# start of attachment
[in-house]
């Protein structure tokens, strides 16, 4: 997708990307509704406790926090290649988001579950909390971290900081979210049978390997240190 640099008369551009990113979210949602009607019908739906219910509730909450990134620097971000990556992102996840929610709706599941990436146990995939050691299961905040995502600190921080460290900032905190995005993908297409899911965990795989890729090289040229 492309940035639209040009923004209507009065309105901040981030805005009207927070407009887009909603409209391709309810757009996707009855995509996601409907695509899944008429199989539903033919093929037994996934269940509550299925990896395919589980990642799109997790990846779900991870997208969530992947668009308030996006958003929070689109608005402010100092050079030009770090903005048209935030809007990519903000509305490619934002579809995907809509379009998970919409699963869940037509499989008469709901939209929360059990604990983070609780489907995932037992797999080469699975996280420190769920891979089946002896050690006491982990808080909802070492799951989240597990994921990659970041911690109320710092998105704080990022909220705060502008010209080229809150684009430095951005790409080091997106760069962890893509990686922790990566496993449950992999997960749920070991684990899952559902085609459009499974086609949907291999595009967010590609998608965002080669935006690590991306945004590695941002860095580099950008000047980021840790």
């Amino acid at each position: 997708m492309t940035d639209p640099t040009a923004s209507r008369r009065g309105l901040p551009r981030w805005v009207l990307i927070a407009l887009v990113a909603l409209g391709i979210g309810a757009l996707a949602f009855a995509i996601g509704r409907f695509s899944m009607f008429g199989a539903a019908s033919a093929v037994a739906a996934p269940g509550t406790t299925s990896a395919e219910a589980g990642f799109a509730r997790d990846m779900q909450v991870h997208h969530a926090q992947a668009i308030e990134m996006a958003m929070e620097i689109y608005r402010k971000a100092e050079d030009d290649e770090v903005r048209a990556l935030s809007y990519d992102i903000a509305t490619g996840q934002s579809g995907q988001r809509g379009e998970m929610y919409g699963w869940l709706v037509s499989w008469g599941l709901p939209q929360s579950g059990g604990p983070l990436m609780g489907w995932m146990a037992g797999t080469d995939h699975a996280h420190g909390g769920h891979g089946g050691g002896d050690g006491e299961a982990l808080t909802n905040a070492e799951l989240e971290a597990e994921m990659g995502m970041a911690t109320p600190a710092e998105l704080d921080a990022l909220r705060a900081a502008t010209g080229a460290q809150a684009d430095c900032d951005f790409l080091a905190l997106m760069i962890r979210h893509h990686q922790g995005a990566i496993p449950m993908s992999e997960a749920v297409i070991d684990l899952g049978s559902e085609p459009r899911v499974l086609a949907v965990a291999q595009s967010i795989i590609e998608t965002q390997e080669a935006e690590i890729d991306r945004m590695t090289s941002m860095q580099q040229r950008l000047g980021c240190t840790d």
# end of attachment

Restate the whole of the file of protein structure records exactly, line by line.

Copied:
[in-house]
């Protein structure tokens, strides 16, 4: 997708990307509704406790926090290649988001579950909390971290900081979210049978390997240190 640099008369551009990113979210949602009607019908739906219910509730909450990134620097971000990556992102996840929610709706599941990436146990995939050691299961905040995502600190921080460290900032905190995005993908297409899911965990795989890729090289040229 492309940035639209040009923004209507009065309105901040981030805005009207927070407009887009909603409209391709309810757009996707009855995509996601409907695509899944008429199989539903033919093929037994996934269940509550299925990896395919589980990642799109997790990846779900991870997208969530992947668009308030996006958003929070689109608005402010100092050079030009770090903005048209935030809007990519903000509305490619934002579809995907809509379009998970919409699963869940037509499989008469709901939209929360059990604990983070609780489907995932037992797999080469699975996280420190769920891979089946002896050690006491982990808080909802070492799951989240597990994921990659970041911690109320710092998105704080990022909220705060502008010209080229809150684009430095951005790409080091997106760069962890893509990686922790990566496993449950992999997960749920070991684990899952559902085609459009499974086609949907291999595009967010590609998608965002080669935006690590991306945004590695941002860095580099950008000047980021840790």
């Amino acid at each position: 997708m492309t940035d639209p640099t040009a923004s209507r008369r009065g309105l901040p551009r981030w805005v009207l990307i927070a407009l887009v990113a909603l409209g391709i979210g309810a757009l996707a949602f009855a995509i996601g509704r409907f695509s899944m009607f008429g199989a539903a019908s033919a093929v037994a739906a996934p269940g509550t406790t299925s990896a395919e219910a589980g990642f799109a509730r997790d990846m779900q909450v991870h997208h969530a926090q992947a668009i308030e990134m996006a958003m929070e620097i689109y608005r402010k971000a100092e050079d030009d290649e770090v903005r048209a990556l935030s809007y990519d992102i903000a509305t490619g996840q934002s579809g995907q988001r809509g379009e998970m929610y919409g699963w869940l709706v037509s499989w008469g599941l709901p939209q929360s579950g059990g604990p983070l990436m609780g489907w995932m146990a037992g797999t080469d995939h699975a996280h420190g909390g769920h891979g089946g050691g002896d050690g006491e299961a982990l808080t909802n905040a070492e799951l989240e971290a597990e994921m990659g995502m970041a911690t109320p600190a710092e998105l704080d921080a990022l909220r705060a900081a502008t010209g080229a460290q809150a684009d430095c900032d951005f790409l080091a905190l997106m760069i962890r979210h893509h990686q922790g995005a990566i496993p449950m993908s992999e997960a749920v297409i070991d684990l899952g049978s559902e085609p459009r899911v499974l086609a949907v965990a291999q595009s967010i795989i590609e998608t965002q390997e080669a935006e690590i890729d991306r945004m590695t090289s941002m860095q580099q040229r950008l000047g980021c240190t840790d």